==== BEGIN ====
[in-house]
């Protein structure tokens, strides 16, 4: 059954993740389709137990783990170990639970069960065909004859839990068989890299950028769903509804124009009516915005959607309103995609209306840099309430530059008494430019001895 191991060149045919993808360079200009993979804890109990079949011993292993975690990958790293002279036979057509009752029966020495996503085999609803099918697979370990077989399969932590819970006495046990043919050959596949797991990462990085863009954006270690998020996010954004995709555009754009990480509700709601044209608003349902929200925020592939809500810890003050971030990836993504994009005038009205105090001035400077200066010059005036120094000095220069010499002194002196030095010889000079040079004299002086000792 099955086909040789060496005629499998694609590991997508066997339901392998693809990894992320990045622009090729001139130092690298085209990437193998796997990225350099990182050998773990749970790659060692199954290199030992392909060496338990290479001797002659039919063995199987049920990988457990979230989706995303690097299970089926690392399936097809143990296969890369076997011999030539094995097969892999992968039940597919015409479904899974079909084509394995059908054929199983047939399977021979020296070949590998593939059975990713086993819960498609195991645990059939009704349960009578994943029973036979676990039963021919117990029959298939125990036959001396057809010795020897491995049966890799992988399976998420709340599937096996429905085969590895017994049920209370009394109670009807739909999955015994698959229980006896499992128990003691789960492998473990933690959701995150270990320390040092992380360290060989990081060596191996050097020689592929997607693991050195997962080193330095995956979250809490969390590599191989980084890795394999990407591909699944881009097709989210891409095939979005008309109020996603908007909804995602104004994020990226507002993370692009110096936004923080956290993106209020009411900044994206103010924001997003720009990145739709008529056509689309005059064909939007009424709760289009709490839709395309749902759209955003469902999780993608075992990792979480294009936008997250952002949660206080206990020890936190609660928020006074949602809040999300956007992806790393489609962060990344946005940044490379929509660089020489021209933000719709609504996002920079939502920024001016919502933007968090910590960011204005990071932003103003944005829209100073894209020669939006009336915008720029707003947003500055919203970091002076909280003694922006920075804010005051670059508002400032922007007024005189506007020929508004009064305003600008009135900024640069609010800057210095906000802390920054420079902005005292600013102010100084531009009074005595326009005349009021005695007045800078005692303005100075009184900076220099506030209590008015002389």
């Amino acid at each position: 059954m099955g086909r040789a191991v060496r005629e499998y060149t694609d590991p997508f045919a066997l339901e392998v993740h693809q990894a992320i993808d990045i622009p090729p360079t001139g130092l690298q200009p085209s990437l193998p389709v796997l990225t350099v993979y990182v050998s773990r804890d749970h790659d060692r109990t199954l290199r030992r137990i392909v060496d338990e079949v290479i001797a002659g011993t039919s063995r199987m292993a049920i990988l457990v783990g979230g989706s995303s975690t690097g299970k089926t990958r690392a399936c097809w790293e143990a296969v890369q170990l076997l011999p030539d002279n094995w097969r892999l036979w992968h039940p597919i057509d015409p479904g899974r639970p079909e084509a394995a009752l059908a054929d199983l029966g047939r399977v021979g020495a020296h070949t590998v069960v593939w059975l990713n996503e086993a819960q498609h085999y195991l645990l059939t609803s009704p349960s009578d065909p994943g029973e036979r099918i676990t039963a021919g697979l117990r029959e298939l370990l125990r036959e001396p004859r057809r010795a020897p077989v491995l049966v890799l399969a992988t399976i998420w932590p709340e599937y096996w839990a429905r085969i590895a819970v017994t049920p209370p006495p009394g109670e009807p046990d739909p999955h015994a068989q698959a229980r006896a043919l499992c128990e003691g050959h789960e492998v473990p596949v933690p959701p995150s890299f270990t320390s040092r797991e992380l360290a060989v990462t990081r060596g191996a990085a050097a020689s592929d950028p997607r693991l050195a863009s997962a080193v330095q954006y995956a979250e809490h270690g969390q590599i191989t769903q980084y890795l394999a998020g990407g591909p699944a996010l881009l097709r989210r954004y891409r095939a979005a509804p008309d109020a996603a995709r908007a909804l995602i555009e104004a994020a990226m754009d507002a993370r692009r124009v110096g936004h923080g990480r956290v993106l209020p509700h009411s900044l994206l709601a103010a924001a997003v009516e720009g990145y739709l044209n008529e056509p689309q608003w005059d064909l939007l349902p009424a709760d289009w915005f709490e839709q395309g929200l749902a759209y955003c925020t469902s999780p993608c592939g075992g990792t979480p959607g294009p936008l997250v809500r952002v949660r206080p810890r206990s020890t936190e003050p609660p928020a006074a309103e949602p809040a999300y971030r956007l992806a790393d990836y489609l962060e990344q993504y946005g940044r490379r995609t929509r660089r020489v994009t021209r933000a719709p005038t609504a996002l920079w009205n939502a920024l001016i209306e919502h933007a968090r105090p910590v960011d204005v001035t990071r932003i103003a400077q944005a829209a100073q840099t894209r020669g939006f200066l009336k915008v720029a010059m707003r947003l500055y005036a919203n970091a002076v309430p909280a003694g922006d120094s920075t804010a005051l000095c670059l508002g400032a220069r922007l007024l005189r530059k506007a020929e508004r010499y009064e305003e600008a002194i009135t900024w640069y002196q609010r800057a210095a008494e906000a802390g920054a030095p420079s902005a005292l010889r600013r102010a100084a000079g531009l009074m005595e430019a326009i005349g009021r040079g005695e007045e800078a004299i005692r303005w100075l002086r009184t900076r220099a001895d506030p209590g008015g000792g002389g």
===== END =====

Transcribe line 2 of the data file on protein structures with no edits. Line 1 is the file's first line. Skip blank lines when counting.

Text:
């Protein structure tokens, strides 16, 4: 059954993740389709137990783990170990639970069960065909004859839990068989890299950028769903509804124009009516915005959607309103995609209306840099309430530059008494430019001895 191991060149045919993808360079200009993979804890109990079949011993292993975690990958790293002279036979057509009752029966020495996503085999609803099918697979370990077989399969932590819970006495046990043919050959596949797991990462990085863009954006270690998020996010954004995709555009754009990480509700709601044209608003349902929200925020592939809500810890003050971030990836993504994009005038009205105090001035400077200066010059005036120094000095220069010499002194002196030095010889000079040079004299002086000792 099955086909040789060496005629499998694609590991997508066997339901392998693809990894992320990045622009090729001139130092690298085209990437193998796997990225350099990182050998773990749970790659060692199954290199030992392909060496338990290479001797002659039919063995199987049920990988457990979230989706995303690097299970089926690392399936097809143990296969890369076997011999030539094995097969892999992968039940597919015409479904899974079909084509394995059908054929199983047939399977021979020296070949590998593939059975990713086993819960498609195991645990059939009704349960009578994943029973036979676990039963021919117990029959298939125990036959001396057809010795020897491995049966890799992988399976998420709340599937096996429905085969590895017994049920209370009394109670009807739909999955015994698959229980006896499992128990003691789960492998473990933690959701995150270990320390040092992380360290060989990081060596191996050097020689592929997607693991050195997962080193330095995956979250809490969390590599191989980084890795394999990407591909699944881009097709989210891409095939979005008309109020996603908007909804995602104004994020990226507002993370692009110096936004923080956290993106209020009411900044994206103010924001997003720009990145739709008529056509689309005059064909939007009424709760289009709490839709395309749902759209955003469902999780993608075992990792979480294009936008997250952002949660206080206990020890936190609660928020006074949602809040999300956007992806790393489609962060990344946005940044490379929509660089020489021209933000719709609504996002920079939502920024001016919502933007968090910590960011204005990071932003103003944005829209100073894209020669939006009336915008720029707003947003500055919203970091002076909280003694922006920075804010005051670059508002400032922007007024005189506007020929508004009064305003600008009135900024640069609010800057210095906000802390920054420079902005005292600013102010100084531009009074005595326009005349009021005695007045800078005692303005100075009184900076220099506030209590008015002389």